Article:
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In Cambridge, Mass., Nicholas Negroponte and his team at the Massachusetts Institute of Technology have been chipping away at a long-held dream: producing a laptop so cheap that governments could afford to link every child in the world to the Internet.
Open Source Development Labs (OSDL) has launched its Patent Commons Project with backing from IBM - the industry's largest holder of technology patents - Computer Associates International (CA), Novell, Red Hat, Intel and Sun Microsystems.
So you need a lot of computing power but don't want to spend tens of thousands of dollars on a commercial cluster? Or maybe you just have a lot of machines sitting idle that you would like to put to good use? You can build a powerful and scalable Linux cluster using only free software and off-the-shelf components. Here's how.
David Vignoni, Kenneth Wimer and Nuno Pinheiro, 3 of KDE's finest artists, are very proud to present the Oxygen website, explaining what Oxygen is and the direction it is going in.
It can play games. It can play your Movies. It can play your music. It can view photos. It can read Ebooks. It runs on just 2 AA batteries - And it can do all this in the palm of your hand or on your TV screen.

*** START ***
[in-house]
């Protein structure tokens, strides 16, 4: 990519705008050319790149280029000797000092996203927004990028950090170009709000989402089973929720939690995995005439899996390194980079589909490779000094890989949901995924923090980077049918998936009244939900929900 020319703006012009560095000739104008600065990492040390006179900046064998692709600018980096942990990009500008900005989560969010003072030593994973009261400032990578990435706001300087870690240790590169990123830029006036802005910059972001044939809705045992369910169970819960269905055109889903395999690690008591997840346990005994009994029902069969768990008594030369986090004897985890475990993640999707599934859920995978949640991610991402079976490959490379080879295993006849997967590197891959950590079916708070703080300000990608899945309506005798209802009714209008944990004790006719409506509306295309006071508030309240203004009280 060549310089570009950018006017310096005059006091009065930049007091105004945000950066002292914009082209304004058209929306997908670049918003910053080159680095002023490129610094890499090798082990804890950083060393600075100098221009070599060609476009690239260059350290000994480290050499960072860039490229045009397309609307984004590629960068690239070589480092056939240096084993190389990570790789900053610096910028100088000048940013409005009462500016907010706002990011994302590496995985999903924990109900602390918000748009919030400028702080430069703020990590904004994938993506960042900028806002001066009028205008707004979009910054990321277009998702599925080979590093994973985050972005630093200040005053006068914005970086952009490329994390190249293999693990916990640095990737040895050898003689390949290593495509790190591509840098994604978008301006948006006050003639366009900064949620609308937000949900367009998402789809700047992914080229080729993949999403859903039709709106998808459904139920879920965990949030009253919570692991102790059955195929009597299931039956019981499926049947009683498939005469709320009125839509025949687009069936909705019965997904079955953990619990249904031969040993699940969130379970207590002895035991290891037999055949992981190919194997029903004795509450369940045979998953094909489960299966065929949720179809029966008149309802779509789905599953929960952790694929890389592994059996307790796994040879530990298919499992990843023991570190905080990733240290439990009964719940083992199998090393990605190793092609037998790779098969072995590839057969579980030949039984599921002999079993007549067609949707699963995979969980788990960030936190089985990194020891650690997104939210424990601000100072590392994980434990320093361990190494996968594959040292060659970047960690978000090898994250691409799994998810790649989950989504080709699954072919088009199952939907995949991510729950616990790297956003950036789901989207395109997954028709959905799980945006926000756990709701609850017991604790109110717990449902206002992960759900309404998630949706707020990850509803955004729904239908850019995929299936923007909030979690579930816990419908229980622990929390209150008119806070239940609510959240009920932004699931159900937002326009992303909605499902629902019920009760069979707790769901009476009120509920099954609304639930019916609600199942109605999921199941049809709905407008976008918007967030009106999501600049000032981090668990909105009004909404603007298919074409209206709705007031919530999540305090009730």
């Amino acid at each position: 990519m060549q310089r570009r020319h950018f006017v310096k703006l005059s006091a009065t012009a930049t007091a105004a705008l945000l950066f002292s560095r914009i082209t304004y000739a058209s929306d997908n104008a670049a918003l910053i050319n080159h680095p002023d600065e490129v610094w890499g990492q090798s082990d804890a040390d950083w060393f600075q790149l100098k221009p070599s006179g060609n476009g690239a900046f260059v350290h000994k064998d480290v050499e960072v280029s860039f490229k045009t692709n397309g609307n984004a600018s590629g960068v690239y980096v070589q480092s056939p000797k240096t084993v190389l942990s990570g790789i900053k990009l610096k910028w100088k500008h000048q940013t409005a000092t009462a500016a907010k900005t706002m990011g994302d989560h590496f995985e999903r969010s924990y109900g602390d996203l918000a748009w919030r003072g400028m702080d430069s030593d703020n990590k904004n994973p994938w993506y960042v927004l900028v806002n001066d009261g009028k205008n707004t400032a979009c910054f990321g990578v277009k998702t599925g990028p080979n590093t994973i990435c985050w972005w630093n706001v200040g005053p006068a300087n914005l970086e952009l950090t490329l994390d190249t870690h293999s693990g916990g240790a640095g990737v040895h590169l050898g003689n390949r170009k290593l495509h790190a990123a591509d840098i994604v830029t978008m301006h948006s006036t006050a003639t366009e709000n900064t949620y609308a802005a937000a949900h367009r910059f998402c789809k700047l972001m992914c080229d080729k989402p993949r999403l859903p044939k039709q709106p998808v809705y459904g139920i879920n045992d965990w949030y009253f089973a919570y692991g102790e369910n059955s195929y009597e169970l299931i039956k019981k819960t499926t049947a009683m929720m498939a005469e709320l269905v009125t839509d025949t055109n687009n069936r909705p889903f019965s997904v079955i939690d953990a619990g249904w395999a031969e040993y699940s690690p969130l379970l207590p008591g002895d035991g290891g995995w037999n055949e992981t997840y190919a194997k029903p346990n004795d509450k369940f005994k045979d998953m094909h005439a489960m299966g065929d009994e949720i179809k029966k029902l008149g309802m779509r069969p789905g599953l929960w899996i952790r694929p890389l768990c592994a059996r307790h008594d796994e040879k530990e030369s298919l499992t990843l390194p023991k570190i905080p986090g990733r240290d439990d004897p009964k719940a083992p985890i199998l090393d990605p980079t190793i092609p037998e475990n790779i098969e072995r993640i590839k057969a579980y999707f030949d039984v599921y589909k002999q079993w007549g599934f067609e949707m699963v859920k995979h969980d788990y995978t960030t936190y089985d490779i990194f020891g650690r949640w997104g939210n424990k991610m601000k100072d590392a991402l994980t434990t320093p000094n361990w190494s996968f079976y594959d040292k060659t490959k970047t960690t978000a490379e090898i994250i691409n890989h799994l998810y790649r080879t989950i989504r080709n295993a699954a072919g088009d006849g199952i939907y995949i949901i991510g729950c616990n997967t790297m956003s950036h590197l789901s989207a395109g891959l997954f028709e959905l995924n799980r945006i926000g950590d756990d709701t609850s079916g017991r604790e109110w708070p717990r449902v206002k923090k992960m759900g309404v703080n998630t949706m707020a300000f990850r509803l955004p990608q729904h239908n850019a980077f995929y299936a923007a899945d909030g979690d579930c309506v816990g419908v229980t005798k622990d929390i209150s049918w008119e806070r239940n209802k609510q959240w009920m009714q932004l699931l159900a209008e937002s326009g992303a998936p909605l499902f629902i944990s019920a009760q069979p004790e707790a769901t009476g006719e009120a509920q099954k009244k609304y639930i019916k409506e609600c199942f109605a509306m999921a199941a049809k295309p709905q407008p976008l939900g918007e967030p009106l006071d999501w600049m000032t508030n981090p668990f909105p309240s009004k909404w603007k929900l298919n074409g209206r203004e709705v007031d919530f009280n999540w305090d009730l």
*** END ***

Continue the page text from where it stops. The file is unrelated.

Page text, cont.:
[ED- Anybody know more about this console? Please post a comment if it is not just vapor and /or any good bstadil]
Will L. L. Bean give its IBM mainframes the boot? Platform Solutions sure hopes so. Platform Solutions' software and firmware product turns Itanium servers into mainframes. It's had an HP Superdome running this code inside Bean for about a year, since December 2004.
Bank of America analyst Kirk Materne cut his rating on Red Hat's shares (RHAT:22.99, -1.37, -5.6%) to neutral from a buy, saying the stock's march upward leaves only moderate room for upside in the intermediate term. While Red Hat's long-term growth prospects are intact, the shares are less compelling for the near-term, he said.
- Kalango Linux is a nicely designed Brazilian distribution based on Debian and Kurumin. After some seven months in development, version 3.2 was announced yesterday. The new release includes Linux kernel 2.6.11, OpenOffice.org 2.0, KDE 3.4.3, GNOME 2.10, as well as a number of popular applications, such as the amaroK media player, K3b CD/DVD burning utility, Azureus BitTorrent client, GIMP graphics manipulation software, Inkscape vector drawing application, Firefox web browser and Thunderbird email client.